The credit crunch illusion? Guest post from Rabee Tourky

Here’s a post on the credit crisis from my colleague, Rabee Tourky

In a Minneapolis Fed. research paper Chari, Christiano, and Kehoe
examine
three claims about the way the financial crisis is affecting the economy as a whole and argue using a number of graphs that all three claims are in fact myths.

The claims that they dismiss are that bank lending to non-financial corporations and individuals has declined sharply; that interbank lending is essentially nonexistent; and that commercial paper issuance by non-financial corporations has declined sharply, and rates have risen to unprecedented levels.

They conclude their note with the following sharp message:

Our main point is that policymakers have not done the hard work of convincing the public or even academic economists of the precise nature of the market failure they see, of presenting hard evidence, not speculation, that differentiates their view of the data from other views, and the logic by which the particular intervention they are advocating will fix this market failure. We feel that a trillion dollar intervention warrants a bit more serious analysis than we have seen. Our analysis is based on publicly available data. Policymakers have access to other sources of data as well. Policymakers could well believe that bold action is necessary based on data that are different from that considered here. If so, responsible policymaking requires that they share both the data and the analysis that underlies the need for bold policy…

Of course, they cleverly anticipated Brad Delong’s response to their note by arguing that analysis of the financial crisis focusing on interest rate spread lead to mistaken inferences.

I came across the Chari, Christiano, and Kehoe paper via another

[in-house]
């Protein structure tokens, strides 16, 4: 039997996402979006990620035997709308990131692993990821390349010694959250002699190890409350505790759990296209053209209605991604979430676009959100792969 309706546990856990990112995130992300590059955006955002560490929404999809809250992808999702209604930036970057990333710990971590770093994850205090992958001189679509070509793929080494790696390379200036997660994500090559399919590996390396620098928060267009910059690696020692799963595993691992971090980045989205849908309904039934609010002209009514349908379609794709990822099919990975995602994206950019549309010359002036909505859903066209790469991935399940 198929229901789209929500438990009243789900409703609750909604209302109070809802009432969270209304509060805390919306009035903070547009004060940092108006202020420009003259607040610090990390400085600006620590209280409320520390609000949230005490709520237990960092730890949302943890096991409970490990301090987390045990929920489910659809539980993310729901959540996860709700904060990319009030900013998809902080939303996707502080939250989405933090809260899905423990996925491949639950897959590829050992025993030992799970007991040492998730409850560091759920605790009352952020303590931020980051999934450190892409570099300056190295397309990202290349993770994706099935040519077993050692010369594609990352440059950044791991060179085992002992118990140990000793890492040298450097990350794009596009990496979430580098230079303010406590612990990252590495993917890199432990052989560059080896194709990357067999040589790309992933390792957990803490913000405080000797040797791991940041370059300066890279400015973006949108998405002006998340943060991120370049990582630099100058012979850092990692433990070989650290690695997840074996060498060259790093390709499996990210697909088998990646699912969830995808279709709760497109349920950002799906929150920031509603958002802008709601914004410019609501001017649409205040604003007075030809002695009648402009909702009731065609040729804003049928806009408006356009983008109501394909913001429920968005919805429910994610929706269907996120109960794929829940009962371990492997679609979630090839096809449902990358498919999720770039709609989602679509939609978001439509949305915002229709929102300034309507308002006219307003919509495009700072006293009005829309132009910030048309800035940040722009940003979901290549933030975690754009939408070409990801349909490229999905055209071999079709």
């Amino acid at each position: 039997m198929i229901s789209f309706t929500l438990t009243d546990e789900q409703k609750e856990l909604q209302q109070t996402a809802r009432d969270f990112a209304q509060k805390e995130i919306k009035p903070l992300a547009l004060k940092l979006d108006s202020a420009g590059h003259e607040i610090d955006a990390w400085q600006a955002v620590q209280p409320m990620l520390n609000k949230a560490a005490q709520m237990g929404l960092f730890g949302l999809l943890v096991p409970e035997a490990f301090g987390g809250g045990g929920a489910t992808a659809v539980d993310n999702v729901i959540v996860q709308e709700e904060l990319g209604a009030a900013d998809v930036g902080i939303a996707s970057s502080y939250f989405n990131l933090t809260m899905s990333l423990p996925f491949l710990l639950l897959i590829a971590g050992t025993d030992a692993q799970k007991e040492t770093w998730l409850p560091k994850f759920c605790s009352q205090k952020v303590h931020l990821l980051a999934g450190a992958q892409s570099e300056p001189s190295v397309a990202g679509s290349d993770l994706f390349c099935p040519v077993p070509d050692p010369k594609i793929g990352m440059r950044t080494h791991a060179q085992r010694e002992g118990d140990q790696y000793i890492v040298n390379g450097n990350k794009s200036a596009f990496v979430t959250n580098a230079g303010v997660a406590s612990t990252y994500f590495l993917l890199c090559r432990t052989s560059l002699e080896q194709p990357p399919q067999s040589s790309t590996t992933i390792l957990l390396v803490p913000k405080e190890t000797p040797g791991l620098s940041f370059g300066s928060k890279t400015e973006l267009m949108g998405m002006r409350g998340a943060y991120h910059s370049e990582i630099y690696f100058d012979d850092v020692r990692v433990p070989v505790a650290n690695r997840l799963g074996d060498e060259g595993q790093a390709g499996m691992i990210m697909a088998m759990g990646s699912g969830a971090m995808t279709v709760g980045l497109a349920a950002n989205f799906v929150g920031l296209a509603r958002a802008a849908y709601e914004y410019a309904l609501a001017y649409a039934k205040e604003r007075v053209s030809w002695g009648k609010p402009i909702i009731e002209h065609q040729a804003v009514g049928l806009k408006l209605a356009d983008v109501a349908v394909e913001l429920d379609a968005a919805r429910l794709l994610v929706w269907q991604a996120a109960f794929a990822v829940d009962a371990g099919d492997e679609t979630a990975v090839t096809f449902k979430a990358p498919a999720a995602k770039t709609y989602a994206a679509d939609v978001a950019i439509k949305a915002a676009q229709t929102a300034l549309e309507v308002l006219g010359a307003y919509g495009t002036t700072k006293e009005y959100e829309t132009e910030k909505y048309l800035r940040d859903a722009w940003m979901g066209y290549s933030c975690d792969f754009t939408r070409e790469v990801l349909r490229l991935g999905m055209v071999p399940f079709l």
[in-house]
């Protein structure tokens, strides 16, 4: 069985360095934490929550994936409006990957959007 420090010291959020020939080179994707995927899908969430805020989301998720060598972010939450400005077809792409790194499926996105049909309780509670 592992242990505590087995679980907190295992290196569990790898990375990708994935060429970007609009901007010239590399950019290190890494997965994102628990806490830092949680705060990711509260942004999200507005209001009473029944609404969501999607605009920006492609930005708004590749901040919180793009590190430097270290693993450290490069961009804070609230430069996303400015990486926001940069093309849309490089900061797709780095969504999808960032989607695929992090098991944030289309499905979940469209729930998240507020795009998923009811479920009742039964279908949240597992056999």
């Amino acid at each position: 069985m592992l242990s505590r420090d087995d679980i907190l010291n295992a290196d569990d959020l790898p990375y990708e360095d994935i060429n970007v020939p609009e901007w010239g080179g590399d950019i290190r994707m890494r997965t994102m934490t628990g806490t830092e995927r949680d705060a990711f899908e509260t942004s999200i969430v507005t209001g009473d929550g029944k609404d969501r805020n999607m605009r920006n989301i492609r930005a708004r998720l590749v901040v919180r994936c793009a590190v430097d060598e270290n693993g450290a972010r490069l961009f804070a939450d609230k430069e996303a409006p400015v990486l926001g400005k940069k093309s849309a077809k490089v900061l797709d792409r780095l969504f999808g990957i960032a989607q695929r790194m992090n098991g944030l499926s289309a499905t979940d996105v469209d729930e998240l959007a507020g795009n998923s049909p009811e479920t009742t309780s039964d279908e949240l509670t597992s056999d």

response
to it, which kind-off skirts some of the shaper ends of the Chari, Christiano, and Kehoe mythology.

I wonder how the credit crunch myth sits with the following graph of the M1 multiplier (the ratio of M1 to Base Money)? I generated the graph on the
Federal Reserve Bank of St. Louis site
.

Has the money multiplier really collapsed to almost one? What are banks doing with their deposits? Are they hording new deposits in underground volts?

Will somebody please either tell the Fed. to correct their October-November entries for the M1 multiplier or tell
Chari, Christiano, and Kehoe that there is too a credit crunch?

35 thoughts on “The credit crunch illusion? Guest post from Rabee Tourky

  1. This is not market failure. This is market correction. Where are the costs extended on to those who were not a buyer or seller. Buyers who couldnt pay back loans because they werent aware the loans would re set? lenders sitting on loans they suspected might be toxic but didnt have time to flick to someone else?

    Come on – this isnt market failure at all. Its a speculative bubble that burst. The only failure was a regulatory failure because Greenspan didnt put the brakes on sooner and try and reign it in and failed to correctly regulate the financial markets to ensure transparency and even Greenspan admits it.

    Market failure here? Nonsense.

    Alanna